1. A full rigid loom project, using brand new techniques to make an abstract landscape 
    1. Specific techniques to learn: 
      1. New knotting techniques
      2. Blending colors 
      3. Different yarns on the rigid loom 
    2. Meaning: 
      1. Ive been practicing manifestation and working on improving my mentality about things through focusing on the good. I would like this project to be a switch from the bleak “Textiles from the Future” project and switch gears to a more hopeful visual and physical piece. 
  2. A digital print, building on my illustrator skills to produce a powerful and personal reflective piece
    1. Specific techniques to learn: 
      1. Get better at Illustrator. I want redemption! 
      2. Sketching and transferring the very real things in my life to a 2D plane. 
    2. Meaning: 
      1. I want to use this piece to look inwards and reflect on the physical and metaphysical aspects of my life, combining them into a colorful and bright pattern with energy that reflects who I am. 
  3. A big embroidery, with an intricate and personal pattern 
    1. Specific techniques to learn: 
      1. Creating symbols with my embroidery 
      2. More embroidery stitches 
    2. Meaning: 
      1. It would be intriguing to create a textile piece that represents this absolutely weird moment in time. Through a detailed embroidery, I am excited by the idea of building up a representation of life that is captured not by a photo but by a physical textile. 

More inspiration for a creative weaving project:

  1. Make a diary shadow box for different phases of your own life(with weavings) – make your own shadow boxes, press flowers, weave lil guys, put fabrics/objects in back as well
  2. Make a tech and weaving interaction – something that measures heartbeat?

Digital Repeat Pattern Project Beginnings

I was inspired by the digital repeat patterns I had researched in the prior assignment, and wanted to include some symmetrical flower patterns in my design. I was intrigued by the idea of using art to represent womanhood, so I wanted my pattern to emphasize that as well. Below are some examples of the pieces that inspired my pattern drawing!

Shown below is the sketch for my pattern drawing that I have successfully scanned, but unfortunately was having extreme technical difficulties with in order to add color. However, I am very excited by the idea of this more freeflowing pattern, so I am excited to see how this turns out!

Digital Repeat Patterns – Jesse Wallace

In order to find a patterned cloth from the past, I looked through The Met online gallery to find one. I chose the one below from the late 18th-early 19th century from Thailand. I really appreciated the symmetry in the pattern because of how it made

Thai tapestry from the late 18th-early 19th century

The modern day pattern I found is shown below. I also really appreciated the symmetry in the pattern and how the pattern reflects itself. It would be interesting to incorporate that with my piece.

Encoded Cloth from the Future – Jesse Wallace

For this project, I wanted to express the absolute hopelessness that comes along with living in the world today. I brainstormed imagery of nuclear war, climate change, or even another outbreak because I wanted to convey the grim reality of the inevitable destruction that will come in the coming years. However, in brainstorming, I faced the reality that we will all likely be trying to navigate our individual lives during that. There will be new fashion trends and phases and new trendy food to eat and new people in all of our lives. The uncertainty is overwhelming, and that feeling is exactly what I wanted to capture in this piece.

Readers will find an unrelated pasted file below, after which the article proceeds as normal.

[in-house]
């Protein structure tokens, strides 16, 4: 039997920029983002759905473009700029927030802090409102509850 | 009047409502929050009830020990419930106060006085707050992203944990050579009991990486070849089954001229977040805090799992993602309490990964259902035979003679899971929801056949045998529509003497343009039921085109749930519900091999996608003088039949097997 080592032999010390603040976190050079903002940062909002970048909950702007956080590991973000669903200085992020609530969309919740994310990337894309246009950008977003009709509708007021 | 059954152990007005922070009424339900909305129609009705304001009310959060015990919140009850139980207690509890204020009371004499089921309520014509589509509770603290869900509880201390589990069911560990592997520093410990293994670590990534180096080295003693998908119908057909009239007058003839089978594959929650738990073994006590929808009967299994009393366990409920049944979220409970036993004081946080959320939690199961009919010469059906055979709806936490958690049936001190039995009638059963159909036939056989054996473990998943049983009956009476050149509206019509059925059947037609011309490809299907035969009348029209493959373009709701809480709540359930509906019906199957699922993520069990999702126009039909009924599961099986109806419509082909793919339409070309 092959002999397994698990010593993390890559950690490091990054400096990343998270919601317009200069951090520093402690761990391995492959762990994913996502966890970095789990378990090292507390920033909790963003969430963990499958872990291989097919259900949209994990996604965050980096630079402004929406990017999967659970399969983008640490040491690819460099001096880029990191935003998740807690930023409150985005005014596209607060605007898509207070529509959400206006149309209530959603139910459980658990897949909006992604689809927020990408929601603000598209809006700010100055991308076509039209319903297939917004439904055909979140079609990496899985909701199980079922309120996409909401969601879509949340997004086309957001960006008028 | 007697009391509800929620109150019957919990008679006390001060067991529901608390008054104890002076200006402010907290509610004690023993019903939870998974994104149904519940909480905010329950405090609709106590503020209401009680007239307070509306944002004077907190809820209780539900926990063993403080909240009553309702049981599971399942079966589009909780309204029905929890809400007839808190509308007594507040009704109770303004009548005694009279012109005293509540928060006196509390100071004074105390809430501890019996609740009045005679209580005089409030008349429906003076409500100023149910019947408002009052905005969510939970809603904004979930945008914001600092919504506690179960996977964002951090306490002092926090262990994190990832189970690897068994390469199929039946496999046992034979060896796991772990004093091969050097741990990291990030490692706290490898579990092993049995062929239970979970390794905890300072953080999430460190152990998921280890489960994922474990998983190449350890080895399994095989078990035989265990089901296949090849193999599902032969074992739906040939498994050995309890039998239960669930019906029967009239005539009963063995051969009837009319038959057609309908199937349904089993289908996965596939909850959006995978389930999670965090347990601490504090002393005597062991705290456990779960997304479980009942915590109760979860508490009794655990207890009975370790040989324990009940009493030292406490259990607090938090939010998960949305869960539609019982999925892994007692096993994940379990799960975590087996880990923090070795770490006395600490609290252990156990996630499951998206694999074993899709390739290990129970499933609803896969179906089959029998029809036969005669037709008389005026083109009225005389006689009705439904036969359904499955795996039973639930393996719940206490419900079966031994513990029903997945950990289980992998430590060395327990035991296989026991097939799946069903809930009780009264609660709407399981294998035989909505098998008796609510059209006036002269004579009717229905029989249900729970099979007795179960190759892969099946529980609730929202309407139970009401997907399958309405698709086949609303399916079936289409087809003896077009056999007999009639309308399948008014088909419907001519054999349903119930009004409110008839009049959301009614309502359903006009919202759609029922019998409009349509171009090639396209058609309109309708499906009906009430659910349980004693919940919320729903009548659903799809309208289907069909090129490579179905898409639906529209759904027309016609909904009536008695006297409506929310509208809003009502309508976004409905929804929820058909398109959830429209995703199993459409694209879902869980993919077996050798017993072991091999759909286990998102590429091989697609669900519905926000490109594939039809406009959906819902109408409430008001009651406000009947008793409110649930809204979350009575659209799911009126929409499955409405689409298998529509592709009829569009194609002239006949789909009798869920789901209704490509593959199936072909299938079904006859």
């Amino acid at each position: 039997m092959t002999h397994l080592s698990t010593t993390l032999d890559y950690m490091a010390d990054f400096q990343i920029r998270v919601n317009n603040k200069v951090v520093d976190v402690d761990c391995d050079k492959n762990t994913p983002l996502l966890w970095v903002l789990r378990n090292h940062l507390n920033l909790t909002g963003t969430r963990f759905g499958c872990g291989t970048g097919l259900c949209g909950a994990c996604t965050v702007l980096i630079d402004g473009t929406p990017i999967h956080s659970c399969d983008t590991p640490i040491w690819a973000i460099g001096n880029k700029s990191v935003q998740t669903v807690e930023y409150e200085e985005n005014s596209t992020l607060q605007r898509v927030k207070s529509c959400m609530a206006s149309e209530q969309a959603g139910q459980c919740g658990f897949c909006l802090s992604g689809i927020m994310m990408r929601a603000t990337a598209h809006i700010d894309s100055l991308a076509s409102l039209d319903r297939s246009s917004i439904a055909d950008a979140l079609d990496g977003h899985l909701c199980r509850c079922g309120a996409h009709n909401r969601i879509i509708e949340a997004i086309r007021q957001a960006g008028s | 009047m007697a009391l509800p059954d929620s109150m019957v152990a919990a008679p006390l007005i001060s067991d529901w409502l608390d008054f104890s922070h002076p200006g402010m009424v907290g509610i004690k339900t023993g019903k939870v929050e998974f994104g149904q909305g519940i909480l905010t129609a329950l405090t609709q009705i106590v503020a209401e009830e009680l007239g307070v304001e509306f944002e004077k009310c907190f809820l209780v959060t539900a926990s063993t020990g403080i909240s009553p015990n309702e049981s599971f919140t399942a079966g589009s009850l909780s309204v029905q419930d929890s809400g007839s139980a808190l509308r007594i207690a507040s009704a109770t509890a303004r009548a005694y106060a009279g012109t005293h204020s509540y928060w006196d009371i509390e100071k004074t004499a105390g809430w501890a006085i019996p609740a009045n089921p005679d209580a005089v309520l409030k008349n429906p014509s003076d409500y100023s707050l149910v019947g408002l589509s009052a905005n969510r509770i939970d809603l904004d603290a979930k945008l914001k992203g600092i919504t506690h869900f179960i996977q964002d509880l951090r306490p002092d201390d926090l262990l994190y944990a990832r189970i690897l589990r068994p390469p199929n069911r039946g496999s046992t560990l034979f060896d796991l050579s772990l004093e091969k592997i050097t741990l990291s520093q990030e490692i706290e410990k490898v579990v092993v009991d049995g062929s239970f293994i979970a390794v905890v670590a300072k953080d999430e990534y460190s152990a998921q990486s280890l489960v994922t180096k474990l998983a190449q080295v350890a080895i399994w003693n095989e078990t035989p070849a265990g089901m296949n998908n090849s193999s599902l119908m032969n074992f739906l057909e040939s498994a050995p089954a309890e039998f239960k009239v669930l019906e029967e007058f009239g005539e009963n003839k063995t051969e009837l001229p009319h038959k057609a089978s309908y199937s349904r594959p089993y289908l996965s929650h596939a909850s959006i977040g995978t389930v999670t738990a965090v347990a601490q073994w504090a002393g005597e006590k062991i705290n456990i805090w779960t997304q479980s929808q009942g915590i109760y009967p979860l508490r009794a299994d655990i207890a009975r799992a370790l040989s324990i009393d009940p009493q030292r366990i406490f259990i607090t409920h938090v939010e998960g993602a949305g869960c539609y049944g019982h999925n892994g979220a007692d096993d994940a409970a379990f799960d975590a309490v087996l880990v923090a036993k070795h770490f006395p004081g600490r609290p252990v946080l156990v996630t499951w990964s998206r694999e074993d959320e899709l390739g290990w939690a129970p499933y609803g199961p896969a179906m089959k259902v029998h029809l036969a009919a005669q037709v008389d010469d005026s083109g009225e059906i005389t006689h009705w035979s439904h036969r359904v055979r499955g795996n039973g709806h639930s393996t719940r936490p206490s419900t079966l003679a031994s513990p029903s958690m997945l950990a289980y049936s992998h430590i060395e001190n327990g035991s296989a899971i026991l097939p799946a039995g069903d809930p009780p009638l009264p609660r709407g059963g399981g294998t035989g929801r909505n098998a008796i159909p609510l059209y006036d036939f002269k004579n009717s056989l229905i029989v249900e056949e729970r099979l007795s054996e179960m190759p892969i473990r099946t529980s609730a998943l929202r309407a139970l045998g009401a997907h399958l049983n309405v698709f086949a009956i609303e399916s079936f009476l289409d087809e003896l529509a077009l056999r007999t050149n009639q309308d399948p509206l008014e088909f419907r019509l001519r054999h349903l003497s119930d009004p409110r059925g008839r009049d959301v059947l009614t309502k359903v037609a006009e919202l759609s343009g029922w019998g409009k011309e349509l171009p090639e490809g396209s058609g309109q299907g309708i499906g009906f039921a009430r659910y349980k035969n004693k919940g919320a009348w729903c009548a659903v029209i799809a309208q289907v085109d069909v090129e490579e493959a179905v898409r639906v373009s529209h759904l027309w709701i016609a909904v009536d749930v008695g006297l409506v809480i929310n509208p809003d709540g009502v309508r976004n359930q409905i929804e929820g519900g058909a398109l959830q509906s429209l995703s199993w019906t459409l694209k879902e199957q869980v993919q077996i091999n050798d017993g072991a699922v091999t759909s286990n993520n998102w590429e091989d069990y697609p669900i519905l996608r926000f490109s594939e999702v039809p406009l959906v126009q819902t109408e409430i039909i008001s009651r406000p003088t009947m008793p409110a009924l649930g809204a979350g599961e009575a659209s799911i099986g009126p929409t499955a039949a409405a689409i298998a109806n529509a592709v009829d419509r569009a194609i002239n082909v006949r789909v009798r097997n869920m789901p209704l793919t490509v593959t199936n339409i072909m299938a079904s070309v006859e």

My encoded cloth – capturing the uncertainty of inevitable doom.

I chose to use a jean jacket as a connection to the things in life that won’t change – Jean is such a classic fashion material and I doubt it will ever go “out of style”. I don’t know anything in life for sure, but I’m almost positive 2030 will have jeans.

Wearing my Doom Jacket.

The biggest piece of this textile was the tapestry. I have really enjoyed weaving and chose to connect the weaving theme to the theme of uncertainty. The overall look is of destruction and explosive doom, but there are hints of green and yellow to indicate climate change as well.

Finally, I added a heart that is slowly turning black, to represent the inevitable heart-wrenching challenges we will all have to face in 2030.

One aspect of this project that surprised me- I went for a hopeless, destructive piece, but in putting my energy into weaving I felt as if I created something beautiful from the pain I was expecting to portray. It was honestly really heartwarming, and made me think about my mentality about the world.

The Future Part 2 – Jesse Wallace

100 Ideas about my perspective of the future:

  1. War
  2. Violence 
  3. Another virus outbreak 
  4. The same virus outbreak never ends 
  5. Climate change 
  6. Love 
  7. Iced coffee 
  8. Electric cars 
  9. Engineering equations 
  10. Rocket ship 
  11. Astrophysics 
  12. Toxic masculinity 
  13. Competitive work culture
  14. Depression 
  15. Anxiety 
  16. Not being good enough 
  17. Being more than good enough 
  18. Success 
  19. Innovation 
  20. Hard work 
  21. Recognition 
  22. Invention 
  23. World change 
  24. Cultural shift 
  25. Falling in love 
  26. Golden retrievers 
  27. Horses 
  28. Hard work 
  29. Cooking